Zimbabwean and South African non-governmental organizations have asked the South African High Court to rule that police and prosecutors in the country must investigate and prosecute alleged crimes against humanity by Zimbabwean officials.
The Southern African Litigation Center and the Zimbabwe Exiles Forum are asking the High Court to set aside a decision by the National Prosecuting Authority and the South African Police Services not to investigate and prosecute high level Zimbabwean officials alleged to have involved themselves in acts of state-sanctioned torture.
Litigation Center Executive Director Nicole Fritz said the case arose from a docket the group submitted to the NPA documenting torture allegedly committed in Zimbabwe.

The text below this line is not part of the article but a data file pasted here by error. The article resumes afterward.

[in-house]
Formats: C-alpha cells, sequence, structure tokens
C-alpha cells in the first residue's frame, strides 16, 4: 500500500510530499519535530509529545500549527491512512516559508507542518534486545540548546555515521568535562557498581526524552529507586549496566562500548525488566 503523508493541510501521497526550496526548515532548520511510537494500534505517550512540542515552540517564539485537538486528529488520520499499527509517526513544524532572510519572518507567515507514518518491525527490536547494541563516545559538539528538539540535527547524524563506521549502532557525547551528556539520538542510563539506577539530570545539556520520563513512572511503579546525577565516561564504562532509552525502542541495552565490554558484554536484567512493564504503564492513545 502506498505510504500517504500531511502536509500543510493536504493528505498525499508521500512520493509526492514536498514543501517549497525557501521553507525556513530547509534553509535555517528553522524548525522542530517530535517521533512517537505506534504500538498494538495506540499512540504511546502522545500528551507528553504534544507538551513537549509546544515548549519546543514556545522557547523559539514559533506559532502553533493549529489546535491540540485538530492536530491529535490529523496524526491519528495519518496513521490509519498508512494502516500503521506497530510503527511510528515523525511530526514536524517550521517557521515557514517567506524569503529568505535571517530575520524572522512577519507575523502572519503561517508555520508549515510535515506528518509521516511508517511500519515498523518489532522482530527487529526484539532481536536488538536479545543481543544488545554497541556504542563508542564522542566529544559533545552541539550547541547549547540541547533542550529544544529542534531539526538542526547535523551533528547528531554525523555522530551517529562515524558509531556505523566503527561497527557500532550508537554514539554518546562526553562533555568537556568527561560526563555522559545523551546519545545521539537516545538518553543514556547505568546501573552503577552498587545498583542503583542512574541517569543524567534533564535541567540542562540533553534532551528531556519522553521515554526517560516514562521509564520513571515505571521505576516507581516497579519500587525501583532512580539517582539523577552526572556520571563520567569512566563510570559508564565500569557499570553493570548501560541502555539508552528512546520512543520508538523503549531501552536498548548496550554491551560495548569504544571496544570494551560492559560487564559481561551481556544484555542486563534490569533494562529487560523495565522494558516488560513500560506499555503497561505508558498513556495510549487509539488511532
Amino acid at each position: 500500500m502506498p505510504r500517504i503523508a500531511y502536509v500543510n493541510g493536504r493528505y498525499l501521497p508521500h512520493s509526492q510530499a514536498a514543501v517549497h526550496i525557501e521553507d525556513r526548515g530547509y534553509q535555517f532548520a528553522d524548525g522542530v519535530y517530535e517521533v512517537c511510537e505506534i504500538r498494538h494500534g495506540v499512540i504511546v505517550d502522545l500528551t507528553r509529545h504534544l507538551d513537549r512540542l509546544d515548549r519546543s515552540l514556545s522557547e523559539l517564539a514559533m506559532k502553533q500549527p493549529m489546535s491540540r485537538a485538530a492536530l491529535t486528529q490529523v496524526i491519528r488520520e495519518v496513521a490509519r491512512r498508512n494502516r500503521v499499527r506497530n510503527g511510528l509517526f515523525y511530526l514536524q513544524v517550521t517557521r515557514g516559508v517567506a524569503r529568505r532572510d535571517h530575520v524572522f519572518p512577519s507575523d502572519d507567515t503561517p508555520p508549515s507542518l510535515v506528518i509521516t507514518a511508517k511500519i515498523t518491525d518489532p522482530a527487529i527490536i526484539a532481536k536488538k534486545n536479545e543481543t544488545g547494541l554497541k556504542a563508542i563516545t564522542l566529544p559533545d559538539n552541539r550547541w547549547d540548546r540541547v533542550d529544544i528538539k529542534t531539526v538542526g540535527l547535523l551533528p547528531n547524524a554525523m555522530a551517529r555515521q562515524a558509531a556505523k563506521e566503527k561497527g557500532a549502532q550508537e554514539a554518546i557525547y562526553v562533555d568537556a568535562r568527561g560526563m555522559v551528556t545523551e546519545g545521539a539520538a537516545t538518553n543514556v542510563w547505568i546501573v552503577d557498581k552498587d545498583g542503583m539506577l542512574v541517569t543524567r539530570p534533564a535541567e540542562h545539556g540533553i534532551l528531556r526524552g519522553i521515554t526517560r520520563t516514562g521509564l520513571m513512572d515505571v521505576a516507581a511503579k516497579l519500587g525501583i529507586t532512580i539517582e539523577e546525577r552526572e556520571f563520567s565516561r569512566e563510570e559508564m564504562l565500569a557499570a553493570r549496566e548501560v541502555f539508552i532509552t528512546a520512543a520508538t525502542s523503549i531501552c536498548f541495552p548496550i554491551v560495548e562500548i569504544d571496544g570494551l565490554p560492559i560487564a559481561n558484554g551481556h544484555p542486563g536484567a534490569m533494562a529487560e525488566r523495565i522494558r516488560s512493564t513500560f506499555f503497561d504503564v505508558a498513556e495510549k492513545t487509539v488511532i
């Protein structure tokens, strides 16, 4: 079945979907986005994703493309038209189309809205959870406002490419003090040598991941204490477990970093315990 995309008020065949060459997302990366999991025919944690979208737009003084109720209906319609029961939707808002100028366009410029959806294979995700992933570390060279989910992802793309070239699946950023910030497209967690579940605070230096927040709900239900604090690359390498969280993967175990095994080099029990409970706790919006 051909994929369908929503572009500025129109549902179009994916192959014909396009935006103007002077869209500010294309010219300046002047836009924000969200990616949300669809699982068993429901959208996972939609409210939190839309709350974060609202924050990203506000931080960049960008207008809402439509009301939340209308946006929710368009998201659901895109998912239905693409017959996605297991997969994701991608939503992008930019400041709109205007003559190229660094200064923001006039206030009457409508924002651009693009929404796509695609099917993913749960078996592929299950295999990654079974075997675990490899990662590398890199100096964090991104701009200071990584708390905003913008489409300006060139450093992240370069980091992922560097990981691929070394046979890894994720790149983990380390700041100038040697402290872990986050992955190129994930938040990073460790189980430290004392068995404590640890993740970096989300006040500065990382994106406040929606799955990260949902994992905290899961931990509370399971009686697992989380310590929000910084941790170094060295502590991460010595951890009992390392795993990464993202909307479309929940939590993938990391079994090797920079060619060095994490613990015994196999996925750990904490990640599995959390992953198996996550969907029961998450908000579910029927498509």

Fritz told reporter Violet Gonda that by ratifying the Rome Statute of the International Criminal Court, South Africa has an opportunity to set an important precedent and ensure that it lives up to its legal responsibilities.
“It also has implications for justice in Zimbabwe. The perpetrators are Zimbabwean, the victims are Zimbabwean, the events took place in Zimbabwe from 2005 to 2007,” Fritz said. "We maintain that there is very little likelihood that perpetrators will receive justice in Zimbabwe, and that they will be made to account."
"So we are seeking to use South Africa’s law both to ensure that South Africa acts as a responsible member of the international community using its courts to bring to justice those responsible for these crimes," Fritz explained.
“We also think it’s in South Africa’s own particular interest to enforce this law so that South Africa is not a safe haven for the worst types of international criminals.”
Fritz said heads of argument were filed in the High Court last week and the case is expected to be heard in March.